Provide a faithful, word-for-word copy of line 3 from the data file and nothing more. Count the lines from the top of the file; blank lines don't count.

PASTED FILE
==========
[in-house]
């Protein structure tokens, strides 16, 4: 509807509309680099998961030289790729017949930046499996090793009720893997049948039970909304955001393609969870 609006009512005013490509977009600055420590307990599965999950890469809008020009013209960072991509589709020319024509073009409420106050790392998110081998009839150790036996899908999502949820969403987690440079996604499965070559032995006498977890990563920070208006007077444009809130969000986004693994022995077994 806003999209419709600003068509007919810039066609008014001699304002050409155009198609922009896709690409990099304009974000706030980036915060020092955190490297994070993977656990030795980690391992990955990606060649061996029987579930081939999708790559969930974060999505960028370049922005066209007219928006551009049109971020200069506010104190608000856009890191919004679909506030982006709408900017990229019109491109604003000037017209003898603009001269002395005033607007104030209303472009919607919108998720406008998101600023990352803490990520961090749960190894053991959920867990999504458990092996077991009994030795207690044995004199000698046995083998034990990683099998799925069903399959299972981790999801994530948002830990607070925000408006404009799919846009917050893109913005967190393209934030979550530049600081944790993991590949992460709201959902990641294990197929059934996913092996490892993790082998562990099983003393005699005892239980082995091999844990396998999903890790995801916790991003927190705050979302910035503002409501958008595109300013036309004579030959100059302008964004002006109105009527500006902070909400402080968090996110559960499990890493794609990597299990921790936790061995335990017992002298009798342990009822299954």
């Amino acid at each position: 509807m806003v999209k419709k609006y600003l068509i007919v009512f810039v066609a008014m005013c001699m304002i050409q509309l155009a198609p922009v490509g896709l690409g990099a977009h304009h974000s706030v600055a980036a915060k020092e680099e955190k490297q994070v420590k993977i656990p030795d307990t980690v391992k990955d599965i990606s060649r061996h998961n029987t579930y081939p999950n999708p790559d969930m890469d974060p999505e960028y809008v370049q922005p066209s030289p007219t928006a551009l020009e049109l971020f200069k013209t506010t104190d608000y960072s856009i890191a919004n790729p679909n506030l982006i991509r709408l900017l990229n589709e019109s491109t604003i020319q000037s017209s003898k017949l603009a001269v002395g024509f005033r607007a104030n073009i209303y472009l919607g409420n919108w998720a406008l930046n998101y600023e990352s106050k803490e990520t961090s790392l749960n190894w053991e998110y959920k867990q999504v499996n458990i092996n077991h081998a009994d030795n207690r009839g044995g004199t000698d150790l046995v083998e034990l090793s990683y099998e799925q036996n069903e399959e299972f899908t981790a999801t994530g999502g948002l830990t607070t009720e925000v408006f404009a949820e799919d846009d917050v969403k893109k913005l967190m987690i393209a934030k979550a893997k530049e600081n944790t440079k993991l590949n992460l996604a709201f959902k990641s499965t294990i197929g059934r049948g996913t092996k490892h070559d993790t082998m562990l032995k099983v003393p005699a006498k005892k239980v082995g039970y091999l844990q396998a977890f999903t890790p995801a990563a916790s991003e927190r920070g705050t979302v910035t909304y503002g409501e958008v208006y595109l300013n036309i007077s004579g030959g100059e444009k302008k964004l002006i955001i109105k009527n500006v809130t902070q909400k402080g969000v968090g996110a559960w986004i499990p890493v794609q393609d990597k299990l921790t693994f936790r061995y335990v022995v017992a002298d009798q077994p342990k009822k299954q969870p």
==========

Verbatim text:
């Amino acid at each position: 509807m806003v999209k419709k609006y600003l068509i007919v009512f810039v066609a008014m005013c001699m304002i050409q509309l155009a198609p922009v490509g896709l690409g990099a977009h304009h974000s706030v600055a980036a915060k020092e680099e955190k490297q994070v420590k993977i656990p030795d307990t980690v391992k990955d599965i990606s060649r061996h998961n029987t579930y081939p999950n999708p790559d969930m890469d974060p999505e960028y809008v370049q922005p066209s030289p007219t928006a551009l020009e049109l971020f200069k013209t506010t104190d608000y960072s856009i890191a919004n790729p679909n506030l982006i991509r709408l900017l990229n589709e019109s491109t604003i020319q000037s017209s003898k017949l603009a001269v002395g024509f005033r607007a104030n073009i209303y472009l919607g409420n919108w998720a406008l930046n998101y600023e990352s106050k803490e990520t961090s790392l749960n190894w053991e998110y959920k867990q999504v499996n458990i092996n077991h081998a009994d030795n207690r009839g044995g004199t000698d150790l046995v083998e034990l090793s990683y099998e799925q036996n069903e399959e299972f899908t981790a999801t994530g999502g948002l830990t607070t009720e925000v408006f404009a949820e799919d846009d917050v969403k893109k913005l967190m987690i393209a934030k979550a893997k530049e600081n944790t440079k993991l590949n992460l996604a709201f959902k990641s499965t294990i197929g059934r049948g996913t092996k490892h070559d993790t082998m562990l032995k099983v003393p005699a006498k005892k239980v082995g039970y091999l844990q396998a977890f999903t890790p995801a990563a916790s991003e927190r920070g705050t979302v910035t909304y503002g409501e958008v208006y595109l300013n036309i007077s004579g030959g100059e444009k302008k964004l002006i955001i109105k009527n500006v809130t902070q909400k402080g969000v968090g996110a559960w986004i499990p890493v794609q393609d990597k299990l921790t693994f936790r061995y335990v022995v017992a002298d009798q077994p342990k009822k299954q969870p």